It would have been nice to get to know ‘Papa’ better. What was it about him that made him so accepting of their relationship? He was quite different from the norm, a diametric opposite. Was it his upbringing? His total lack of concern for a grandchild unlike his wife seeing as Nnena was their only child runs contrary to their cultural expectation and there was no indication as to why.

One can imagine that Nnenna may not have made the journey in the end. Did the pull towards America come out of the perfection it occupied in her thoughts rather than an overwhelming love for Gloria? Once it was spoiled by “something like black clouds forming in waters that would usually be clear and blue”, she hesitated. It was the perfect time to study for that Masters degree in Environmental Engineering especially with the fresh information sure to be generated from the Gulf Oil spill yet she appeared to be dithering.

“What sympathy can we have for someone who, after wanting something so badly for three long years, realizes, almost as soon as she’s gotten it, that perhaps she’s been wrong in wanting it all that time? My second night at the inn, the night before I am to return to the embassy for my paperwork and passport, I think of Mama, her desire for a grandchild, and I think: Isn’t it only natural that she’d want a grandchild? I think of the small children emerging from the waters of the Delta covered in black crude. Their playground destroyed by the oil war. And I think: Who’s to say that this won’t some day be the case even in America? It all starts small by small. And then it gets out of hand. And here I am running away from one disaster, only to find myself in a place that might soon also begin to fall apart.” (Emphasis mine).

It is interesting that the fairy tale about the golden hen has no conclusion, her mother refuses to say.

Nnenna, rather than leap happily into the ‘utopia‘ of her dreams seems to be at a crossroad when the story ends,

“I force my eyes shut as if shutting them tight will prevent me from changing my mind, as if shutting them tight will keep regret from making its way to me.”

America’s sad and poignant tone mirrored a wilting of the once thriving beauty of the Niger Delta. The stoic thread that ran through, a reminder of the taboo of same sex relationships especially their secrecy in a society with a deep loathing for them.

*’America’ is on the shortlist for the 2013 Caine Prize for African Writing.

Please click on the names below to read reviews of ‘America’ by other bloggers:

Beverley Nambozo Nsengiyunva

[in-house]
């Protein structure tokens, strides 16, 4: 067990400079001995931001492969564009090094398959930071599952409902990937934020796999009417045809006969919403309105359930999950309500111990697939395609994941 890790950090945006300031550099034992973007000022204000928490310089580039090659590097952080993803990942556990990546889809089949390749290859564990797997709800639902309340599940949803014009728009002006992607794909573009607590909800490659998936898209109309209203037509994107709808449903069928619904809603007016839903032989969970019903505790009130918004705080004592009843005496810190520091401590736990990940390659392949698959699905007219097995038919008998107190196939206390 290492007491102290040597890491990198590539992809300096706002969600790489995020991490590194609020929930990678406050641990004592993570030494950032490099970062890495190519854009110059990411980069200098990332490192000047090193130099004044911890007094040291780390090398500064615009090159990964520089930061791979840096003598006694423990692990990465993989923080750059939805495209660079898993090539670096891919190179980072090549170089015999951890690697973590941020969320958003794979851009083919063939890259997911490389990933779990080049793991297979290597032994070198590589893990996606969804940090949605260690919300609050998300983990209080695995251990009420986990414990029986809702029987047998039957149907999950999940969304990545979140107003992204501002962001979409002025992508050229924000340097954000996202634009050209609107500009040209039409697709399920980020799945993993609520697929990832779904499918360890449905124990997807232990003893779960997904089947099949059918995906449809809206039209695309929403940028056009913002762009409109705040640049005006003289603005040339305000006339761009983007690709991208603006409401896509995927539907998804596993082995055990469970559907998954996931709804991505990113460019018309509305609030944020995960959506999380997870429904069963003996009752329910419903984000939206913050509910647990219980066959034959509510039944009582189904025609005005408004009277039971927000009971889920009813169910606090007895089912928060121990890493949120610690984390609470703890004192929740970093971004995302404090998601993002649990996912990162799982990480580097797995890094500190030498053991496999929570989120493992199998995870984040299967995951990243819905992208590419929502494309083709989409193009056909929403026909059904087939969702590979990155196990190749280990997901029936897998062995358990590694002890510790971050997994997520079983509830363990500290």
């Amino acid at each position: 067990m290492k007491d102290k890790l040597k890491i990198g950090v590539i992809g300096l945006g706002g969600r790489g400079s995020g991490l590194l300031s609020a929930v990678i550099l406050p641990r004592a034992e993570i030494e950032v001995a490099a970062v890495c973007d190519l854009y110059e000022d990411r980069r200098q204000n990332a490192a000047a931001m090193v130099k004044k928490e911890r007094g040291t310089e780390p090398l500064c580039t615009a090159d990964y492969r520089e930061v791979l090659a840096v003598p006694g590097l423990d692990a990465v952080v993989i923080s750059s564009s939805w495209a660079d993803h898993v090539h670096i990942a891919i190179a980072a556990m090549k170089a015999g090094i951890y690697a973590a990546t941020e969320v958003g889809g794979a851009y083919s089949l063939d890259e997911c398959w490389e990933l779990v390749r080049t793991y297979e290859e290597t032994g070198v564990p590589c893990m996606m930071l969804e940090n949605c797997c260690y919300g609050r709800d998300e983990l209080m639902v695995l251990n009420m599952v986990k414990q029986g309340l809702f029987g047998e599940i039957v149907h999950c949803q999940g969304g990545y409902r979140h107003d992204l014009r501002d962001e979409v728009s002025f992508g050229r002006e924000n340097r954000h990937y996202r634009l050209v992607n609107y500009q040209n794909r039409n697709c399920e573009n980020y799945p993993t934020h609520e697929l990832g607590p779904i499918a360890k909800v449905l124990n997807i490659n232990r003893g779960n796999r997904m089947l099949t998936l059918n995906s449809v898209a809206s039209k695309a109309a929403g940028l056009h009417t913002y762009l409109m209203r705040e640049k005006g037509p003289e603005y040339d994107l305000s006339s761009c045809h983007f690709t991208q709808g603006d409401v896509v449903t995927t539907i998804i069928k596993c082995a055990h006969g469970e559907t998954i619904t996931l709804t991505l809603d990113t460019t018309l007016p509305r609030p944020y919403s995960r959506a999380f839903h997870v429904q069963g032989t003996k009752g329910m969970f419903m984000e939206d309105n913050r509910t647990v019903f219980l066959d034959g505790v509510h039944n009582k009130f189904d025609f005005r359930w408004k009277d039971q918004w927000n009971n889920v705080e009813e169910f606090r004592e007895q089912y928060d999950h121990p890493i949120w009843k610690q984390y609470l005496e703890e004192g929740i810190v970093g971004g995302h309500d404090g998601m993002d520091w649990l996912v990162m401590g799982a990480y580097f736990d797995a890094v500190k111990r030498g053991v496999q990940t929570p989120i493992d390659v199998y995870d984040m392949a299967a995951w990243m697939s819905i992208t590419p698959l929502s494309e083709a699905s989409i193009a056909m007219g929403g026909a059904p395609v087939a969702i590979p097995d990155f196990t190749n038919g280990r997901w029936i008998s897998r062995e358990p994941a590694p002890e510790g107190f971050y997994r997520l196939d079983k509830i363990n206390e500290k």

Kate Maxwell
Chika Oduah
Kola Tubosun

Aishwarya Subramanian

Africa in Words (Lexzy Ochibejivwie)

My Thoughts on ‘Foreign Aid’ by Pede Hollist

*This is one of five posts on the Caine Prize for African Writing 2013 Shortlist. A group as organised by Aaron Bady will be blogging about the entries (one per week) for five weeks until the prize is announced on the 8th of July. Please see the links below for details and a schedule.

My Thoughts on ‘Foreign Aid’ by Pede Hollist 

By Veronica Nkwocha

The story ‘Foreign Aid’ is about fissures caused by the uprooting of the principal character Balogun from Sierra Leone to America. The chasm widens with his long sojourn in his new home away from his roots where he had lived up until his mid-twenties.

The man we meet in America is one of many people, one of a crowd. We learn about his stay in a few paragraphs; he was generic, unobtrusive and inconsequential. The twenty years passed in a blur of the many things people like him did; coloured phone cards to call home, failed promises to his loved ones at home and furtive marriages for the all-important green card.

He “..submerged himself in inner-city America. He flipped burgers, cleaned office buildings, and worked security for cantankerous residents in a variety of elder-care facilities—pursuing the American dream, unskilled, undocumented, and with an accent…

Even though life got in the way of his dreams, he still found his level like waters after escaping their hold. He didn’t get the Economics degree but he became documented, had a job and was driven in his goal to survive the ever changing urban jungle he had found himself in.

Balogun spoke clipped and fustian; adapting his language to a degree, to that of his inner city surroundings. A (more…)

My Thoughts on Fast & Furious 6

By Veronica Nkwocha

I watched Fast and Furious 6 yesterday.

In the midst of all the clanging metal and screeching tires and pounding fists, I thought how odd that the story line looped over itself in such away it appeared secondary to the desire that it be fast paced and loud.